Further, why pays hundreds of times what this stuff is worth over and over again? A car is a set of wheels that takes you someplace. When you insist on having a new package to set on top those wheels every year, who’s the fool? Who’s in debt? Who’s making money off you? Could your kids have used that money for college?
Yes, “even” clip coupons. Form coupon networks. As much as possible buy only what you need when it’s on sale at a place that doubles your coupons. There are at least two competing supermarkets in your town. Don’t buy your kids stupid, empty calories that will addict them, and you, to wanting more and more and more of them, all the while creating diseases like atherosclerosis, diabetes, hypertension, even cancer. And, even if there’s a coupon for it, don’t buy it because it’s a “deal” - it’s no bargain if you buy something you don’t need or can’t use. Make no mistake, it’s making some corporate overlord rich off your back while he’s making you and your kids sick, maybe killing you. Why should you pay him to do it?
Check the ingredients. For instance, ALL pain relievers are generic. Most are either ibuprofen, acetaminophen or aspirin with some added caffeine. Read the labels. They’re all the same. Only the labels and the marketing rap are different. You’re paying to have a particular story told to you about the product that you want to believe is superior. The drugs in the products are identical, brand-to-brand exactly the same.
Toilet paper, paper towels, tissues… While there might be a difference in square footage, the amount of synthetic fragrance or number of plies, they’re all just paper tools. Try them all out and pick the one that suits you best at the cheapest price. It might just be a generic. And you don’t want the toxic dyes in the “artwork” on the expensive paper towels anyway. Better yet, get a good old-fashioned cotton dishtowel and wash it. Stop paying two dollars a roll for something to throw away.
Tip. I used to clean houses for a living. The best glass (and surface) cleaner you’ll ever use is one-half ammonia and one-half windshield washer fluid. Buy each for a dollar a gallon and you’ve got two gallons of cleaning fluid for $2.00, where if you bought one of those money-eaters you’d get about 22 ounces for about $4.00. How ripped off do you want to be?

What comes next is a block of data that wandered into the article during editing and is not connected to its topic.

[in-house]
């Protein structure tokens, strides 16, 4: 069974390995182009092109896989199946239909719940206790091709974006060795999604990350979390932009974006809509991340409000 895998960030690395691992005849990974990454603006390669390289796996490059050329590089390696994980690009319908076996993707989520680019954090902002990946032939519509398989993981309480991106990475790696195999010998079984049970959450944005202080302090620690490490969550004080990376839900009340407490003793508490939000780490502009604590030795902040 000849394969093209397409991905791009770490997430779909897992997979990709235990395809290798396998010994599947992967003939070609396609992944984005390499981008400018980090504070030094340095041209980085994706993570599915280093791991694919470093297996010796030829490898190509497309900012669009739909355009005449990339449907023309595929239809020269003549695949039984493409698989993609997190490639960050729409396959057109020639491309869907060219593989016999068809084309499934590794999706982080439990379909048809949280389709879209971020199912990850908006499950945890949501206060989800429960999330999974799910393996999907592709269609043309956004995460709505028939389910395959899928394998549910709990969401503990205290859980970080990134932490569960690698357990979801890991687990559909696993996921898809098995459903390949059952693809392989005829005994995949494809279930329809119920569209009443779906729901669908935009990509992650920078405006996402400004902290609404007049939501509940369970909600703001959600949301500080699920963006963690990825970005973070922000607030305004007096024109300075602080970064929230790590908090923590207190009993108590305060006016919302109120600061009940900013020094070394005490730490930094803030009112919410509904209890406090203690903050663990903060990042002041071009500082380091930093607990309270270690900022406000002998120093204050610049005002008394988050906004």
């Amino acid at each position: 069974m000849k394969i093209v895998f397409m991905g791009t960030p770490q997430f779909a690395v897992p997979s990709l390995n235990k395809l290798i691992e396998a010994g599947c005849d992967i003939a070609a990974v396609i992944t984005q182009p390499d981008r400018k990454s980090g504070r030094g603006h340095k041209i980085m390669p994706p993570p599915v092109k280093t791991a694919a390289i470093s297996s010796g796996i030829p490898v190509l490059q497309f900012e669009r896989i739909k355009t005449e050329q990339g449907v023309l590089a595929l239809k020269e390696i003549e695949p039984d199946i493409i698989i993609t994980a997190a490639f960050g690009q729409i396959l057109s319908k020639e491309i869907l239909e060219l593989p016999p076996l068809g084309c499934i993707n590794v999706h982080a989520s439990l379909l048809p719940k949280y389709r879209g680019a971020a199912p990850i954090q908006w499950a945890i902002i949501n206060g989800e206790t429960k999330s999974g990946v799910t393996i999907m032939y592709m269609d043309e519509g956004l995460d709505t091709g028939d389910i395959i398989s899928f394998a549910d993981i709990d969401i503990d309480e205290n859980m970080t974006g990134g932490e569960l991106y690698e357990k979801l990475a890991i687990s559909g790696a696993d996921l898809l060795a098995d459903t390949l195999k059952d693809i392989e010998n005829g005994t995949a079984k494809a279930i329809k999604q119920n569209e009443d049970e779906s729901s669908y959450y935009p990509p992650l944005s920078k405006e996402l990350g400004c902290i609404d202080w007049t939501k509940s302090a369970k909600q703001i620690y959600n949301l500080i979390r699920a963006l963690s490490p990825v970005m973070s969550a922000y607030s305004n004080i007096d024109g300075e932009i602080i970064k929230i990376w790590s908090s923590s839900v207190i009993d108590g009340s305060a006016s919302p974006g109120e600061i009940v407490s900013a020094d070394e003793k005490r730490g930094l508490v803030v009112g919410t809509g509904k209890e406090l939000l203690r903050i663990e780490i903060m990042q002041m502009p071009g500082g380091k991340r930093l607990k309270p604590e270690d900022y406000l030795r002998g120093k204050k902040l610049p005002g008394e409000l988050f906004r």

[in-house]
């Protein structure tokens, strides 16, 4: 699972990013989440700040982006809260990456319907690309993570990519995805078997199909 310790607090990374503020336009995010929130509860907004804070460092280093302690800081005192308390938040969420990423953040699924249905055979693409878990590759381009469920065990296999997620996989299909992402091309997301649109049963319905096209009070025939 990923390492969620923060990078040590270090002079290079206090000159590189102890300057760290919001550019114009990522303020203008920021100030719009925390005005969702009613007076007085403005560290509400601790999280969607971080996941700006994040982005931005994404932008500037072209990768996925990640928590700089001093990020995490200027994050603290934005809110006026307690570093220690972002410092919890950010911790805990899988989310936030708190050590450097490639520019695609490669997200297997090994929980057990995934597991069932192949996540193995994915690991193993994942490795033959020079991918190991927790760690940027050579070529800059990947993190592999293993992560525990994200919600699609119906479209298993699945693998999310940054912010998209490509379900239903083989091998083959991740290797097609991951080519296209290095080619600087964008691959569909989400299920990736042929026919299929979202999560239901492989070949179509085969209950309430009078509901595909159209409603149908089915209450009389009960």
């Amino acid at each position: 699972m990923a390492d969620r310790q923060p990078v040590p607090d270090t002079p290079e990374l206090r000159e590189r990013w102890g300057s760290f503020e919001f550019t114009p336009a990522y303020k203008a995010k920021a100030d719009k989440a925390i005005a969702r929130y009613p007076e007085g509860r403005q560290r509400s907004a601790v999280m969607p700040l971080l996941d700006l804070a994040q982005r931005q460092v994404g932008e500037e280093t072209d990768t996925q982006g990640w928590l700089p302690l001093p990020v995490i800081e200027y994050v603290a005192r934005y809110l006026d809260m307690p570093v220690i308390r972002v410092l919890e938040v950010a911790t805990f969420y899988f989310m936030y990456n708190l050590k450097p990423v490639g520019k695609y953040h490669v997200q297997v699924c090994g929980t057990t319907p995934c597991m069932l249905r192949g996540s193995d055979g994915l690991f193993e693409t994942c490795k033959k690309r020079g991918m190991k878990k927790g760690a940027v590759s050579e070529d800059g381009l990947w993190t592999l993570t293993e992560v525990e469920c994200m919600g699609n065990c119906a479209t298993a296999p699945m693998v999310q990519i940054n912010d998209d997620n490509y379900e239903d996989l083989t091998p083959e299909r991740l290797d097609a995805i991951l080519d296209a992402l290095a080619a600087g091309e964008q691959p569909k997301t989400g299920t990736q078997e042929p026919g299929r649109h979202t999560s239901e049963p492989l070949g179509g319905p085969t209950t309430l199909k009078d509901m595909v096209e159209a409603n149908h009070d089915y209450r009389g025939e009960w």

Are you using products like these, or are they using you? More exactly, are you being used and abused to make someone else a lot of money? Do you wash linens - towels, sheets, etc. - a few times, find them a bit faded and send them off to the Salvation Army or the dump? These are tools, not works of art. If you think your tools are a measure of who you are, these tools that are here for you to use, not be used by, then you’re on a path straight to the funny farm. Who’s the tool? You’re the tool. A capitalist’s tool to make him some money. That’s addiction. Get a clue. Investigate. Don’t get ripped off. Get over.
They pay billions of dollars in advertising to get you to spend your money to addict your kids and/or make them sick, to drive yourself into debt and then they blame you for doing exactly what they paid those billions to get you to do. Oh, I know. I know. It doesn’t work on you.
Coke? Or Pepsi? Ford? Or Chevy? Jif? Or Skippy? Scott? Or Charmin? Crest? Or Colgate? Palmolive? Or Ajax? You know you’re branded when you have to have only a certain “brand” of cola, car, peanut butter, toilet paper, toothpaste, dishwashing liquid, etc. They don’t pay all those billions because it doesn’t work. And if they’re paying billions to advertise to get you to buy it, how much must they be making off you? L’Oreal? Or Garnier Fructis? It’s shampoo, people. Get a grip!